• Next you’ll need a container for growing your mushrooms — the best thing to use is a filter patch grow bag, which can usually be purchased along with the mushroom spawn. If not, you can use a large, sealable freezer bag or a well-cleaned milk carton or ice cream tub, with 4 small holes poked into the sides.
  • Wash your hands thoroughly with anti-bacterial soap, then mix the mushroom spawn into the coffee grounds, breaking them up with your hands to ensure that they are evenly distributed. Place the inoculated coffee grinds into the plastic bag or container and seal tightly.
  • Place the bag or container in a warm, dark location, somewhere between 64 and 77 degrees F (18 to 25 degrees C), like in an airing cupboard or under the sink. Leave it here for approximately three weeks, until it turns entirely white — this due to the mycelia colonizing the coffee grinds.
  • Once the bag or container’s contents have turned completely white, move it to a bright but shaded area and cut a 2″ by 2″ hole at the top. Mist the contents of the container with water twice daily to prevent it from drying out — the mushrooms won’t grow in too-dry conditions.
  • Over the next five to seven days, tiny mushrooms will begin to sprout. Continue to mist them with water and they should double in size each day. When the cups of the mushrooms have started to turn slightly upwards, they are ready to harvest.
  • When the mushrooms have stopped sprouting, plant the coffee grinds outdoors under bark mulch or compost and new mushrooms may develop, depending on the weather.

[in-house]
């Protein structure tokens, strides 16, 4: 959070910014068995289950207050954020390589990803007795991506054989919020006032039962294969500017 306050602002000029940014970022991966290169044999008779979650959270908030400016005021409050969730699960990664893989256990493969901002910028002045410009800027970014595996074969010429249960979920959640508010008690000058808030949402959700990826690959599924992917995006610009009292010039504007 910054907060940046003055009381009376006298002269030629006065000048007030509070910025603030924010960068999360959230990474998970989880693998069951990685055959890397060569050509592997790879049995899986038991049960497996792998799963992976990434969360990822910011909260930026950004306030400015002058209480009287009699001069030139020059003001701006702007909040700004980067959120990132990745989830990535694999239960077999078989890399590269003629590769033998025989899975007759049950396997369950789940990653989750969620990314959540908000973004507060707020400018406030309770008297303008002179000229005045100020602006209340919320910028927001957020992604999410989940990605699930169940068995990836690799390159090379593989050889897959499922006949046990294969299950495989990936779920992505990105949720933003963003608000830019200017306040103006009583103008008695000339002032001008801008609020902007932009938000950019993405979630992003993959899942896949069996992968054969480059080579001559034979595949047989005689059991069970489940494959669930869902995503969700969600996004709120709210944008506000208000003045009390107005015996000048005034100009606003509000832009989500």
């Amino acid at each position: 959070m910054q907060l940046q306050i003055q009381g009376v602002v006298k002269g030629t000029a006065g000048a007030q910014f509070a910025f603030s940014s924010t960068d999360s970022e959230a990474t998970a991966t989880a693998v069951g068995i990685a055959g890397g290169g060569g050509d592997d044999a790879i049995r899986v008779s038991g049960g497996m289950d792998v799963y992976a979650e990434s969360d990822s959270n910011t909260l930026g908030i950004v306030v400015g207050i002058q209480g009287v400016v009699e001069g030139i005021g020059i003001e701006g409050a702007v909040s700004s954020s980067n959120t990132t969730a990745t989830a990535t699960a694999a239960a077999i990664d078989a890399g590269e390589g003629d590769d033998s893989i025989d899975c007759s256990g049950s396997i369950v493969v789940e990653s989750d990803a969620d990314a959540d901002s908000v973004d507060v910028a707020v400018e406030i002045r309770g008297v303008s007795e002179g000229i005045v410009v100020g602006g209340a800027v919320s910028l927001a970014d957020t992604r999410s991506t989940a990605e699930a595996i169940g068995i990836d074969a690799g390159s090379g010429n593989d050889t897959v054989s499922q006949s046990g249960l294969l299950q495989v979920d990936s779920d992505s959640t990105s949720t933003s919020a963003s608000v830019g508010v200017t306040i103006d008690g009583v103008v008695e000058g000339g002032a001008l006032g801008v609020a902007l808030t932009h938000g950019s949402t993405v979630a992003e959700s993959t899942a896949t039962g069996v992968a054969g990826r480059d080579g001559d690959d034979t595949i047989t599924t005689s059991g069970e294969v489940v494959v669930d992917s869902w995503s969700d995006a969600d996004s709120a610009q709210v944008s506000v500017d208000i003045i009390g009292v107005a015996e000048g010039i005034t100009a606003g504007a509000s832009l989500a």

3. Grow mushrooms on a log. Another interesting way to grow certain species of mushrooms — such as Reishi, Maitake, Lion’s Mane, Shiitake, Pearl and Phoenix Oyster — is from a log. This is done by inoculating hardwood logs with birch plugs that have been fully colonized by mushroom mycelium. These plugs are available online and from specialist mushroom spore suppliers.

  • The first thing you need to do is find an appropriate log for mushroom growing. The logs should be cut from non-aromatic hardwood trees, such as maple, poplar, oak and elm. They should be 3 or 4 feet (0.9 or 1.2 m) in length and no more than 14″ in diameter. The logs should be cut at least two weeks before plugging, to allow the tree’s naturally-formed anti-fungal properties to degrade.
  • To colonize a 3 to 4 foot (0.9 to 1.2 m) log, you will need approximately 50 plugs. To insert the plugs, use a 5/16″ drill bit to make 2″ deep holes in a diamond pattern over the entire log. The holes should be spaced about 4″ apart. Place the birch plugs into the holes and tap with a hammer to insert fully.
  • If you plan on leaving the logs outdoors you may need to seal the holes with cheese wax or beeswax to protect the plugs from insects and harsh weather. If you plan on keeping the log indoors, in a garage or basement, this usually isn’t necessary.
  • Over time, the mushroom mycelium will spread from the birch plugs throughout the log, until the entire piece of wood has been colonized. Once fully colonized, mushrooms will begin to sprout from cracks in the log. This typically takes between 9 to 12 months, but depending on temperature and humidity conditions, the mushrooms should return year after year.

Things You’ll Need:

  1. Mushroom spawn
  2. Sawdust, straw, or manure
  3. Baking pan
  4. Heating pad
  5. Potting soil
  6. Spray bottle
  7. Water
  8. Towel

For more information on growing mushrooms, indoors and outdoors, see this article.